# Insights from Self-Organizing Maps for Predicting Accessibility Demand for Healthcare Infrastructure

^{1}

^{2}

^{*}

## Abstract

**:**

## 1. Introduction

## 2. Methods

#### 2.1. Study Area

#### 2.2. Data Sources

^{2}). The hexagonal shape of the cell was chosen to reduce sampling bias from edge effects and the size of the grid cell was designed to provide enough granularity in our spatial data while roughly matching the average size of a DA in Surrey. This helped to minimise downscaling errors when assigning census data to hexagonal cells. We followed the method of [26] to assign the census data to each hexagonal cell (see Section 1.1 of the Supplementary Materials for a brief summary).

#### 2.3. Data Preparation

#### 2.4. Principal Component Analysis and Hierarchical Clustering

#### 2.5. Self-Organizing Maps

#### 2.6. Accessibility Analysis

## 3. Results and Discussion

#### 3.1. Insights from Principal Component Analysis

#### 3.2. Self-Organising Maps

#### 3.2.1. Relating SOM Topology to Accessibility and Travel-Time

#### 3.2.2. Attribution of Differences over Time

#### 3.2.3. Accessibility to Nearest Facility

#### 3.2.4. Cluster Change

## 4. Conclusions

## Supplementary Materials

## Author Contributions

## Funding

## Acknowledgments

## Conflicts of Interest

## References

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**Figure 1.**(

**a**,

**b**) Percentage of variance explained by the PC modes, for (

**a**) 2016 and (

**b**) 2022; (

**c**,

**d**) Dendrogram showing cluster structure and distances between clusters, for (

**c**) 2016 and (

**d**) 2022. Only ~35 subclusters are shown for ease of display. Vertical positions of the solid horizontal bars linking different clusters indicate the distance between those clusters. Dashed lines show possible cut off levels related to decreasing distances between clusters below; (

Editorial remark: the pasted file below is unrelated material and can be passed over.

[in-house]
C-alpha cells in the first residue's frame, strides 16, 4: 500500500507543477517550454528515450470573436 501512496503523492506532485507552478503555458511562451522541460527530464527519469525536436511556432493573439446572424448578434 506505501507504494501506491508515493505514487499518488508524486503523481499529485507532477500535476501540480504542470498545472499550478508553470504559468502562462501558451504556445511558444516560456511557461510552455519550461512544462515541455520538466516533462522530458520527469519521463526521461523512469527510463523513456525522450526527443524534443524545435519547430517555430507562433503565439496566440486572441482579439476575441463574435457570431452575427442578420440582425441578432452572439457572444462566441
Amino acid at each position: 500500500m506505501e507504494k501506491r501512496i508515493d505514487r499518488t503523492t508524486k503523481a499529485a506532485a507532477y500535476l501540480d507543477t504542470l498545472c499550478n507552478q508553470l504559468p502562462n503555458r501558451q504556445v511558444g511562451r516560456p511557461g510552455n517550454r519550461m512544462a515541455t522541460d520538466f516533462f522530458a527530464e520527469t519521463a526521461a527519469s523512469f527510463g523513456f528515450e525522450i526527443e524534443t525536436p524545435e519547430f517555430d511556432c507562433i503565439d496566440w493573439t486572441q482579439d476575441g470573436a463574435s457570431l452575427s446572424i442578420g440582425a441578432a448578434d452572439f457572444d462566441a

**e**–

**g**) First three PCA modes for 2016 income data (y-axis is unitless), which reveal the features that contain the most variance across each dataset.

**Figure 2.**Spatially mapped PCA topology, coloured according to clustering, for (

**a**) 2016 and (

**b**) 2022. The modes and PCs were calculated using the 2016 dataset and the 2022 data were projected onto the 2016 modes to get the 2022 PCs. White cells show no data; (

**c**) Most representative frequency distributions for each PCA cluster, showing in bold the frequency that they occur in the 2016 and 2022 maps. The y-axis on these plots varies about zero because the inputs are demeaned and normalised using their standard deviations; (

**d**) Proportion of total city population belonging to each cluster, for 2016 And 2022; (

**e**) Median age of population belonging to each cluster, for 2016 and 2022.

**Figure 3.**Spatially mapped SOM topology grouped according to income level (clusters 1 and 5 are considered high income, clusters 4 and 8 care considered low income, clusters 2, 3, 6 and 7 are excluded from the groupings), for (

**a**) 2016 and (

**b**) 2022. The 2016 data were used to train the SOM algorithm and this was used to classify both the 2016 and 2022 data. White cells show no data; (

**c**) Proportion of total city population belonging to each income type, for 2016 and 2022; (

**d**) Median age of population belonging to each income type, for 2016 and 2022.

**Figure 4.**Mean number of (

**a**) hospitals and (

**b**) walk-in clinics accessible from each cluster’s grid cells, and mean number of (